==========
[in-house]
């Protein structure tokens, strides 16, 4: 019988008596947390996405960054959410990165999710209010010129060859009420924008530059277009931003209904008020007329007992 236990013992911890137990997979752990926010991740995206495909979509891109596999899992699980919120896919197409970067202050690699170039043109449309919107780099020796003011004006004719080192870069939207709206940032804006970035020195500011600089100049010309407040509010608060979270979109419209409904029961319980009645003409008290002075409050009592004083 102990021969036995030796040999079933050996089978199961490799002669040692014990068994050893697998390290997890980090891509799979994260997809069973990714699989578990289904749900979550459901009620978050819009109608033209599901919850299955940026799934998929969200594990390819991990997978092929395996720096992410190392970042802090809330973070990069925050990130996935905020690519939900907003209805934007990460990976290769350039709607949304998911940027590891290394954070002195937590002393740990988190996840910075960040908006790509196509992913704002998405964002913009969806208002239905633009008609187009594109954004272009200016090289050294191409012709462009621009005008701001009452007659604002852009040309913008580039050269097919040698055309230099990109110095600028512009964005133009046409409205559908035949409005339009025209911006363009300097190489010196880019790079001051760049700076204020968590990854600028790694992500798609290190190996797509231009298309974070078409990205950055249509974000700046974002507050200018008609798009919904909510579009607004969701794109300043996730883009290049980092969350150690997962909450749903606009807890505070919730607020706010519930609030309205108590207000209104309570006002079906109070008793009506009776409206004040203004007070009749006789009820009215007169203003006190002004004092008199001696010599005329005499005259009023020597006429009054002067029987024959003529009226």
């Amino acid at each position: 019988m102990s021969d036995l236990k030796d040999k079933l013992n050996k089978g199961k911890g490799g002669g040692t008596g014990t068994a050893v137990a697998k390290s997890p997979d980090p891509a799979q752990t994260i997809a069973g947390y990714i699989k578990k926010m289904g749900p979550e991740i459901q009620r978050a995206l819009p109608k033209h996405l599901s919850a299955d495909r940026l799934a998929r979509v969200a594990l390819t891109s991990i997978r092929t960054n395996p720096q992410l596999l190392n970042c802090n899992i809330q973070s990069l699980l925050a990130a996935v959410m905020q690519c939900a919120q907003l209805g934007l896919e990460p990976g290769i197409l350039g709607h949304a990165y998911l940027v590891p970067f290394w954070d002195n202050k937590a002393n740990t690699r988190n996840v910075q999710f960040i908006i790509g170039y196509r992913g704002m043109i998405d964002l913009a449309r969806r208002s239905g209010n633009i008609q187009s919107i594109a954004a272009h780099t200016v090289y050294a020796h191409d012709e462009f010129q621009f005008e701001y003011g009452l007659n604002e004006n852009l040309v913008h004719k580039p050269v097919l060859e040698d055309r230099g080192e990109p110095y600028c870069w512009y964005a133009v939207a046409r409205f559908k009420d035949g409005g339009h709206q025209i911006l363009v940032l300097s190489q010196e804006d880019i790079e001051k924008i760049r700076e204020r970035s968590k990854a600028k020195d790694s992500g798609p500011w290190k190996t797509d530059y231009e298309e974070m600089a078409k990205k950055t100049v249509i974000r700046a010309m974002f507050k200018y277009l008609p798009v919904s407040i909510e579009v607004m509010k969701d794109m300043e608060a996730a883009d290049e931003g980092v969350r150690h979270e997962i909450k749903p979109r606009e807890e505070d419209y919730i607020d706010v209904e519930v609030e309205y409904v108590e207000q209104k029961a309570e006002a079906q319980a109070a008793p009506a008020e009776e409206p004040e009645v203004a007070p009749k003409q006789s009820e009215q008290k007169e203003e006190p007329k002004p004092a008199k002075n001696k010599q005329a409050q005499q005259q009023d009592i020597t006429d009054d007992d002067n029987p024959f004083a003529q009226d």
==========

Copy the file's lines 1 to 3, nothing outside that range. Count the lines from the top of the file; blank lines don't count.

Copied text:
[in-house]
């Protein structure tokens, strides 16, 4: 019988008596947390996405960054959410990165999710209010010129060859009420924008530059277009931003209904008020007329007992 236990013992911890137990997979752990926010991740995206495909979509891109596999899992699980919120896919197409970067202050690699170039043109449309919107780099020796003011004006004719080192870069939207709206940032804006970035020195500011600089100049010309407040509010608060979270979109419209409904029961319980009645003409008290002075409050009592004083 102990021969036995030796040999079933050996089978199961490799002669040692014990068994050893697998390290997890980090891509799979994260997809069973990714699989578990289904749900979550459901009620978050819009109608033209599901919850299955940026799934998929969200594990390819991990997978092929395996720096992410190392970042802090809330973070990069925050990130996935905020690519939900907003209805934007990460990976290769350039709607949304998911940027590891290394954070002195937590002393740990988190996840910075960040908006790509196509992913704002998405964002913009969806208002239905633009008609187009594109954004272009200016090289050294191409012709462009621009005008701001009452007659604002852009040309913008580039050269097919040698055309230099990109110095600028512009964005133009046409409205559908035949409005339009025209911006363009300097190489010196880019790079001051760049700076204020968590990854600028790694992500798609290190190996797509231009298309974070078409990205950055249509974000700046974002507050200018008609798009919904909510579009607004969701794109300043996730883009290049980092969350150690997962909450749903606009807890505070919730607020706010519930609030309205108590207000209104309570006002079906109070008793009506009776409206004040203004007070009749006789009820009215007169203003006190002004004092008199001696010599005329005499005259009023020597006429009054002067029987024959003529009226």
């Amino acid at each position: 019988m102990s021969d036995l236990k030796d040999k079933l013992n050996k089978g199961k911890g490799g002669g040692t008596g014990t068994a050893v137990a697998k390290s997890p997979d980090p891509a799979q752990t994260i997809a069973g947390y990714i699989k578990k926010m289904g749900p979550e991740i459901q009620r978050a995206l819009p109608k033209h996405l599901s919850a299955d495909r940026l799934a998929r979509v969200a594990l390819t891109s991990i997978r092929t960054n395996p720096q992410l596999l190392n970042c802090n899992i809330q973070s990069l699980l925050a990130a996935v959410m905020q690519c939900a919120q907003l209805g934007l896919e990460p990976g290769i197409l350039g709607h949304a990165y998911l940027v590891p970067f290394w954070d002195n202050k937590a002393n740990t690699r988190n996840v910075q999710f960040i908006i790509g170039y196509r992913g704002m043109i998405d964002l913009a449309r969806r208002s239905g209010n633009i008609q187009s919107i594109a954004a272009h780099t200016v090289y050294a020796h191409d012709e462009f010129q621009f005008e701001y003011g009452l007659n604002e004006n852009l040309v913008h004719k580039p050269v097919l060859e040698d055309r230099g080192e990109p110095y600028c870069w512009y964005a133009v939207a046409r409205f559908k009420d035949g409005g339009h709206q025209i911006l363009v940032l300097s190489q010196e804006d880019i790079e001051k924008i760049r700076e204020r970035s968590k990854a600028k020195d790694s992500g798609p500011w290190k190996t797509d530059y231009e298309e974070m600089a078409k990205k950055t100049v249509i974000r700046a010309m974002f507050k200018y277009l008609p798009v919904s407040i909510e579009v607004m509010k969701d794109m300043e608060a996730a883009d290049e931003g980092v969350r150690h979270e997962i909450k749903p979109r606009e807890e505070d419209y919730i607020d706010v209904e519930v609030e309205y409904v108590e207000q209104k029961a309570e006002a079906q319980a109070a008793p009506a008020e009776e409206p004040e009645v203004a007070p009749k003409q006789s009820e009215q008290k007169e203003e006190p007329k002004p004092a008199k002075n001696k010599q005329a409050q005499q005259q009023d009592i020597t006429d009054d007992d002067n029987p024959f004083a003529q009226d």